Located on the Sacramento River in Northern California, Turtle Bay Exploration Park is a 300-acre campus centered on the Turtle Bay Museum, which features interactive exhibits exploring the relationship between humans and the natural world. The Park also contains trails, wildlife exhibits, a butterfly house and a Forest Amphitheatre.
In 1997, with the support of The McConnell Foundation, the City of Redding commissioned Santiago Calatrava to design a pedestrian bridge over the Sacramento River, linking the Park's museum building to its 200-acre Arboretum. The bridge also serves as a new downtown entrance for Redding's Sacramento River trail system. Calatrava's design for the bridge — his first in the United States — seeks to respect the Park's mission and the inherent sensitivity of the site.
The Arboretum was developed on land reclaimed from a gravel quarry, and the river at this point is a salmon spawning pond. The design for the bridge must avoid damaging this habitat, while at the same time increasing visitors' appreciation for the environment. So as not to disturb the salmon, the 700-foot-long bridge spans the river without placing columns in the water. It also is translucent, so as not to cast a shadow on the spawning pond below.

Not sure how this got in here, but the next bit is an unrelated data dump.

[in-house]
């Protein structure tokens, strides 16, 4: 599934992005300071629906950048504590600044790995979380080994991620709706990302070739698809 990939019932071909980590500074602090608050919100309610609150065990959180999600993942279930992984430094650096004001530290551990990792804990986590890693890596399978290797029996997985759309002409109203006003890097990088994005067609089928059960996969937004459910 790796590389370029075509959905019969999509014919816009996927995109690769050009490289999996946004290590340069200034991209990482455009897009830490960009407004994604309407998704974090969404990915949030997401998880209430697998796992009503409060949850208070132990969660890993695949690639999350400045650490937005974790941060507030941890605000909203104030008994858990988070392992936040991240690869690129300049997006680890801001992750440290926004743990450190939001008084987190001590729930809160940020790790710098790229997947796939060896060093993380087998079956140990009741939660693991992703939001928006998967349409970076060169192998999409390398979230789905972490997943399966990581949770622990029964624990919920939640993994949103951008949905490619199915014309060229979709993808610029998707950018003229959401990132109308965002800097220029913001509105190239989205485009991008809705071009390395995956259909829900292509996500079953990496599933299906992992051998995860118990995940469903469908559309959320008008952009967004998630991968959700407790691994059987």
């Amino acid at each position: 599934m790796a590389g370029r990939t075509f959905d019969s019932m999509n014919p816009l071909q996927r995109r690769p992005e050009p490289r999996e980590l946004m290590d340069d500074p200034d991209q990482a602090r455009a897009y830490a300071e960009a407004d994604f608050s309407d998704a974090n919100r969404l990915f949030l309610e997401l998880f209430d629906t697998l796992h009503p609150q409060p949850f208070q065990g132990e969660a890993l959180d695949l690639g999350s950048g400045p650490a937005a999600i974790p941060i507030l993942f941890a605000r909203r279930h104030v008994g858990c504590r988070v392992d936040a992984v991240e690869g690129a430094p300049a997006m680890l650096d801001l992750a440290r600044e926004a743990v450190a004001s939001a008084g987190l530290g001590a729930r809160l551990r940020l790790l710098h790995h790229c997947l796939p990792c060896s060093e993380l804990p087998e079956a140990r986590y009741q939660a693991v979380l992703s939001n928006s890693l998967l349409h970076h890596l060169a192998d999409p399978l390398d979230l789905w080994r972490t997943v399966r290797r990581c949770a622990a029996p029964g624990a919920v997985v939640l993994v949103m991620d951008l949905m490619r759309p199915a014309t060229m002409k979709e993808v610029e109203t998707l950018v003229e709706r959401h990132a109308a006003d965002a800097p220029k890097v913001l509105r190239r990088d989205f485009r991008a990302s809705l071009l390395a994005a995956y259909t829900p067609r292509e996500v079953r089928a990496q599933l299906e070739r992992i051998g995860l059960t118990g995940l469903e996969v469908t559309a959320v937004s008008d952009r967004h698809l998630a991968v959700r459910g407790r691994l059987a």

Calatrava achieved these goals by designing the bridge as a cable-stayed structure, with an inclined, 217-foot-high pylon built on the north bank of the river. The deck is made of nonskid glass panels, set in a steel framework with granite details; and the structure is stabilized by a steel truss. This design yields a bridge that is both ecologically sensitive and exceptionally light, weighing only 1,600 tons. Because of the exact north-south orientation of the bridge, the pylon is in effect the upright element of a sundial. Developing this theme, Calatrava made the pylon hollow, so that visitors to the base — at river level — can look up through it.
Slots in the pylon align with the noon sun, allowing light to pass through and illuminate it. Someone standing beneath the pylon at this time can look upward and see a spectacular view, as well as the noontime sky. To encourage visitors to linger at this spot and enjoy the river, Calatrava has extended the base of the pylon with a sloping platform, formed like a small amphitheater, with walls clad in irregular ceramic tiles.
1995 - 2004
Sundial Bridge Drive
Redding, CA 96001